The beginning of organized labor

By — on / Daily, Negotiation Skills

The Clearinghouse at PON offers hundreds of role simulations, from two-party, single-issue negotiations to complex multi-party exercises. The Pullman Strike Role Play is a simulation from the Workable Peace Curriculum Series unit on the rise of organized labor in the United States.

This role play is set in the town of Pullman, Illinois, outside of Chicago, in 1894. Pullman is a town designed, owned, and operated by industrialist George Pullman, President of the Pullman Palace Car Company. Most of the several thousand people in Pullman are employed at the Pullman Company. Labor activism is strong in Chicago at this time, but Pullman tries to keep his workers from organizing and does not recognize unions. Nonetheless, the workers join the American Railway Union, just as the nation is sinking into an economic depression that forces most industrialists to lay off workers and lower wages. The burdens of this economic downswing are especially difficult for Pullman’s workers, because the rents in the town of Pullman are high.

Eventually, the conflict escalates to a confrontation between Pullman and a committee representing workers. The workers demand higher wages and lower rents, and Pullman informs them that neither can be met. Soon thereafter, the workers go on strike, and manage to convince the members of the American Railway Union to support them with a boycott of Pullman cars. This means they refuse to work on trains containing Pullman cars. The general managers of all the train companies in Chicago side with Pullman, and refuse to disconnect Pullman cars from their lines, and so train traffic is held up across the nation.

Although attempts were made to convince the parties involved to enter into negotiations, the key stakeholders never convened in either a formal or informal facilitated setting. Instead, the federal government sent forces from the U.S. Army to end the strike. It is at this point that the Pullman Strike Role Play becomes counter-factual. Our simulation asks participants to imagine “what if” all the stakeholder groups had been brought together for negotiations, by imagining that the federal government is unwilling to intervene until negotiations are attempted. Five stakeholders and a mediator/chair agree to sit down together to try to resolve the conflict.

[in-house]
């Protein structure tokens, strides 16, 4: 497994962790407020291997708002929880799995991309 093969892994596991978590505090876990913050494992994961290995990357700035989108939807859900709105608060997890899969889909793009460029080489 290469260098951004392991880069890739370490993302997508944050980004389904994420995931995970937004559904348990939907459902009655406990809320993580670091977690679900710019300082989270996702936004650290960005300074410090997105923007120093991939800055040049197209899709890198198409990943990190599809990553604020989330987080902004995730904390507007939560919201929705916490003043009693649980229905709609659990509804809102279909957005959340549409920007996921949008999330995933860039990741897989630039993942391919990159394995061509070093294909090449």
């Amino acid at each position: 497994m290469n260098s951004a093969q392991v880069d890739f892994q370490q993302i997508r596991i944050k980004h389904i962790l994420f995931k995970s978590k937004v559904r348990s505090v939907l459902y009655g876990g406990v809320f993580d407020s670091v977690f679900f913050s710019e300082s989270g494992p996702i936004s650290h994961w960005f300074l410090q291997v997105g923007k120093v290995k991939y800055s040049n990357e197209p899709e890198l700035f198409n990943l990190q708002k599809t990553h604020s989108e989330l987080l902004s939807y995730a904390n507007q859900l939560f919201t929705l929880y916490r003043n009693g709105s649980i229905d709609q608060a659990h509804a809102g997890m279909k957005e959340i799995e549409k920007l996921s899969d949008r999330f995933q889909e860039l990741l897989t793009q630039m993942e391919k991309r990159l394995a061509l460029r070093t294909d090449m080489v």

Major Lessons:

  • Provide accurate history and background information on the growing conflict between labor and management during the Industrial Revolution, and specifically the Pullman Strike, and provide opportunities for students to engage with this history in a direct and realistic context
  • Stimulate and motivate student learning through active participation, as well as reading, writing, class discussion, and other forms of analysis and expression
  • Build students’ negotiation and conflict management skills by asking them to take on the roles of participants seeking to resolve a conflict through negotiation, with support and feedback as they prepare, conduct, and debrief the role play
  • Challenge students to find the links between the conflict presented in the role play and the conflict resolution steps presented in the Workable Peace Framework, and to apply them to other conflicts in history and in their own lives

Teacher’s Package Includes:

  • Participant materials
  • Teaching note
  • Master list of player goals
  • Framework for a workable peace
  • Workable peace self-assessment form
  • Overheads
  • Observation/assessment instructions

If you would like additional information about the Workable Peace framework and teaching materials, including information about teacher training and support, please contact Workable Peace Co-Directors David Fairman or Stacie Smith at:

The Consensus Building Institute, Inc. 238 Main Street, Suite 400 Cambridge, MA 02142 Phone: 617-492-1414 Fax: 617-492-1919 Website:

To purchase this role simulation, click here.

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